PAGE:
FCA's new rules on Buy Now Pay Later come into force

FCA's new rules on Buy Now Pay Later come into force

The UK Financial Conduct Authority's new rules in the Buy Now Pay Later (BNPL) market come into force today, a move which the regulator believes will save consumers around £40-60 million a year in interest payments.

The rules, announced in June, prevent firms from charging backdated interest at the end of promotional offer periods.

Classic BNPL offers tend to provide a promotional period, typically up to 12 months, during which consumers do not have to make payments and are not charged interest. However, if the consumer does not repay the entire amount within this period, then interest will usually be charged from the date of purchase.

The market has been invigorated in recent times by the arrival of a host of new tech-driven companies that enable merchants to stagger payments at the point-of-sale.

"We absolutely welcome these rules coming into force," Gary, Rohloff, co-founder of BNPL tech provider Laybuy, tells Finextra.

"The FCA are ensuring that consumers are protected from rapacious regimes on things that have already been paid.

"Coming from a retail background, this isn't something that I'd want my customers falling foul of."

Laybuy is a purchase platform from New Zealand that enables merchants to offer consumers the option to pay for items over a period of six weeks.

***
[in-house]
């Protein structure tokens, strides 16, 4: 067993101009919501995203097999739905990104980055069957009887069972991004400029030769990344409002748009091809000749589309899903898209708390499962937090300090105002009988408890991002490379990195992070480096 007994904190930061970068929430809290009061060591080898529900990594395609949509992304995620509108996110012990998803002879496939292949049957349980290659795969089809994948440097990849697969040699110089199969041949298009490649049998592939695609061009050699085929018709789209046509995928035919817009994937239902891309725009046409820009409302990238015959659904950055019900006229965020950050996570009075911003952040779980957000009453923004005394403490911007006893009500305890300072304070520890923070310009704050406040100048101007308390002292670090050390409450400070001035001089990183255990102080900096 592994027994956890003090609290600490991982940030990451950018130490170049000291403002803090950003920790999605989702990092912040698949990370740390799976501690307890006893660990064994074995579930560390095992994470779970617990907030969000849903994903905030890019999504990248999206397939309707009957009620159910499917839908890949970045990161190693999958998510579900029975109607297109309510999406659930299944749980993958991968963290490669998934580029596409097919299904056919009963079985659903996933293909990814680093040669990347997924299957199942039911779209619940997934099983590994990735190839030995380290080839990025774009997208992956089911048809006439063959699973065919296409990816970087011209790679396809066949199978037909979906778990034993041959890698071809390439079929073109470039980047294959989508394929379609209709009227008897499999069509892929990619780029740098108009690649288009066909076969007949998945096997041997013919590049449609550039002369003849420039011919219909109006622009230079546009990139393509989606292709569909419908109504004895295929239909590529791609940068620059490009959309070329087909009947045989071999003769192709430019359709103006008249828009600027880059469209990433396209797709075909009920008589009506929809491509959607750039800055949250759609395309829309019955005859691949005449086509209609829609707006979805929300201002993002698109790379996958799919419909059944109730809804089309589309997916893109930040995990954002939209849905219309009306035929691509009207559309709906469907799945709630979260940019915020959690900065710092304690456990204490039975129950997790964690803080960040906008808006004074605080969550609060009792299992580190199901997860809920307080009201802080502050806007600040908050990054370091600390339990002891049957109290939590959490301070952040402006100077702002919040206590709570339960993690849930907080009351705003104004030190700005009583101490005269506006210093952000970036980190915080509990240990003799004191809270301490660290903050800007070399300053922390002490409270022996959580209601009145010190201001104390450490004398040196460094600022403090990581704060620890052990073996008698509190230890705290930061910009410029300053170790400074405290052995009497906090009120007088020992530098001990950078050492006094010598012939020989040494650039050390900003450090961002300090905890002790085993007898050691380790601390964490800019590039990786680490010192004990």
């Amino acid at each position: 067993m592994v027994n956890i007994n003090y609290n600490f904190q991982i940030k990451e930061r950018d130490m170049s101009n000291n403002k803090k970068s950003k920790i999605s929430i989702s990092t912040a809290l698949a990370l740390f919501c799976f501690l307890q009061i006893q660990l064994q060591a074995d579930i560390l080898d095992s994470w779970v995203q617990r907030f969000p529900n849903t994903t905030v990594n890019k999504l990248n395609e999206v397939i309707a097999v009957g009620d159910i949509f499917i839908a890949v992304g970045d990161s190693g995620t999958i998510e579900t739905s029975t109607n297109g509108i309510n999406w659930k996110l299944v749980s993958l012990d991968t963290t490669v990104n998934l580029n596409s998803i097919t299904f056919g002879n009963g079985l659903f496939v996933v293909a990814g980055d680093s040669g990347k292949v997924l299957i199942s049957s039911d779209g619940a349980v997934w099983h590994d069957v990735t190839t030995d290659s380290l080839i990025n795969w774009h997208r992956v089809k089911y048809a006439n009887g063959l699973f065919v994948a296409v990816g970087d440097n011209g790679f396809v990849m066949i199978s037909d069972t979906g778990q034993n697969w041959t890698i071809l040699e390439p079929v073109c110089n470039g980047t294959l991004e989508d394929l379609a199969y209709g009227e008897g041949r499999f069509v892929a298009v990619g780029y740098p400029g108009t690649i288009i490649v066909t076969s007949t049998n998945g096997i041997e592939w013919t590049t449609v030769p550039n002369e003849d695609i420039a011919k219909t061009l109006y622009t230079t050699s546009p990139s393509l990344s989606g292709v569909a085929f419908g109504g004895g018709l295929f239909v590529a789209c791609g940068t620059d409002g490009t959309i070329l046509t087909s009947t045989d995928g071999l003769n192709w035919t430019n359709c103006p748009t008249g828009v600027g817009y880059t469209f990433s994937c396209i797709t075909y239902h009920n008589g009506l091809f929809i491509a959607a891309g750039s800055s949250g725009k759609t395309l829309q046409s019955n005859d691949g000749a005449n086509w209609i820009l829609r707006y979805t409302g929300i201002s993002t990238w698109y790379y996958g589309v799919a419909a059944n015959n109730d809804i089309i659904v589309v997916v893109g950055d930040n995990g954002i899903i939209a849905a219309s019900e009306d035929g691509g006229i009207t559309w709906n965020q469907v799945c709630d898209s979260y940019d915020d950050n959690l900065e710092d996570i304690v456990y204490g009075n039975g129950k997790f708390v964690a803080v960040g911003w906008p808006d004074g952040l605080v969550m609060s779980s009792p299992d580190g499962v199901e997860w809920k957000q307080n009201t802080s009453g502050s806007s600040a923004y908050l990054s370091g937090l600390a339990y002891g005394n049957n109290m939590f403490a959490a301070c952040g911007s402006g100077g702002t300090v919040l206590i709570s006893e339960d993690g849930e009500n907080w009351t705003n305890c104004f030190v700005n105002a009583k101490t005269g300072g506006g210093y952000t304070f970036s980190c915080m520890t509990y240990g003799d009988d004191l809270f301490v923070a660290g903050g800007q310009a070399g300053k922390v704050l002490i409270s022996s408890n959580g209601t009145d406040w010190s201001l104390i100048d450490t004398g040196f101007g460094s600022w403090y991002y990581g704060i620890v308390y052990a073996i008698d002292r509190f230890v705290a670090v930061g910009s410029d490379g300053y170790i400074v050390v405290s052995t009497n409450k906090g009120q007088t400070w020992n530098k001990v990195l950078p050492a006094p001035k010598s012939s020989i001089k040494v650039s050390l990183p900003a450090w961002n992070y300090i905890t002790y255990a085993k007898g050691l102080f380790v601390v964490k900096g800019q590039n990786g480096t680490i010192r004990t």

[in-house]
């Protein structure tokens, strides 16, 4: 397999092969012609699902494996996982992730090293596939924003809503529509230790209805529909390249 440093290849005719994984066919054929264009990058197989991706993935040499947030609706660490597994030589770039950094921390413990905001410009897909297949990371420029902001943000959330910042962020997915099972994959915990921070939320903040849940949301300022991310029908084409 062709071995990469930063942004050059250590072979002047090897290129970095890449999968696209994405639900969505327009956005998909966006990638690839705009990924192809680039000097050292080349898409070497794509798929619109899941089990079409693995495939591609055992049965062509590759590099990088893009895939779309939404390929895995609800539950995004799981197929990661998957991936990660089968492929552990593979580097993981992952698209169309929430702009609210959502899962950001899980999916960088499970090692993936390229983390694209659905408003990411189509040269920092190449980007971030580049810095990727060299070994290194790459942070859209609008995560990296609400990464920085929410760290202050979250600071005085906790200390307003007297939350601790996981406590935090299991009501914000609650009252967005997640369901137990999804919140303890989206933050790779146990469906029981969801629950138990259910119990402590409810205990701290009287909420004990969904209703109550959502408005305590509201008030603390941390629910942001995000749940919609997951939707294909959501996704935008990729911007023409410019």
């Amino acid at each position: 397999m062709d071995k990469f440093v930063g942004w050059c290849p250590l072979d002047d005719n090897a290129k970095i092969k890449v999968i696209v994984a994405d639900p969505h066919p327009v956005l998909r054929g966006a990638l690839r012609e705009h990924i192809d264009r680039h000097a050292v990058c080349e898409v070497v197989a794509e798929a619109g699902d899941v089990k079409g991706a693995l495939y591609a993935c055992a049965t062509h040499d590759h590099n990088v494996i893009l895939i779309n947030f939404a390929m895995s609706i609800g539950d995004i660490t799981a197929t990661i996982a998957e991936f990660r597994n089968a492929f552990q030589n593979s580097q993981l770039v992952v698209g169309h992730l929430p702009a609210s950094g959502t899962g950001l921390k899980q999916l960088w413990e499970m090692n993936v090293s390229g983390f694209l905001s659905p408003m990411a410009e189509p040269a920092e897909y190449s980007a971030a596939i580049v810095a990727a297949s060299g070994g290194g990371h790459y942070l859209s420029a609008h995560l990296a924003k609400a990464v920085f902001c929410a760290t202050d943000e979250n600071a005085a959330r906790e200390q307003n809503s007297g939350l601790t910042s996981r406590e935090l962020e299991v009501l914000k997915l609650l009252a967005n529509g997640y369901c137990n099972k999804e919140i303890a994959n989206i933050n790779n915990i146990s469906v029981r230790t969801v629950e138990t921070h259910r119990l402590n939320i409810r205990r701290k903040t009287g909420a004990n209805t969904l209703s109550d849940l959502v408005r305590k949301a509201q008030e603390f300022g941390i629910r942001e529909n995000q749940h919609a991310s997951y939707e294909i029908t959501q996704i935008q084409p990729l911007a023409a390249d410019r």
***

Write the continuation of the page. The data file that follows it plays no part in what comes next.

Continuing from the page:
Not charging interest, but instead taking a small commission from merchants who use the service, Laybuy may look to appeal to retailers concerned that the new rules will take a bite out of their profit margin on BNPL programmes.

"The FCA's rules don't equate to what we offer because we don't charge interest anyway," Rohloff adds. "We're always mindful of it, but we're not impacted by it in the same way."

Laybuy, which arrived in the UK in March, counts Pink Boutique, Alexa Chung and Footasylym among its client, and has today added Toni & Guy to this list. 

As November wears on, retailers will enter full festive mode as they prepare for Black Friday and the Christmas rush.

Sales have however been muted in recent years, and this year there is the added wrinkle of General Election and Brexit-related uncertainty for retailers to worry about. 

Companies will likely look to offer added incentives in the fierce competition for consumers' pounds, such as the flexiblity of a BNPL programme.

It was, for example, announced last week that M&S is offering a BNPL offer on online purchases over £30 in conjunction with Clearpay.

Jamie Crawley, Reporter, Finextra

Comments: (1)

John Brawley
John Brawley - Elavon - Glasgow 12 November, 2019, 11:581 like 1 like

It will be interesting to see how the traditional big players in the BNPL sapce, like big electrical and  furniture retailers are going to react to the new FCA rules.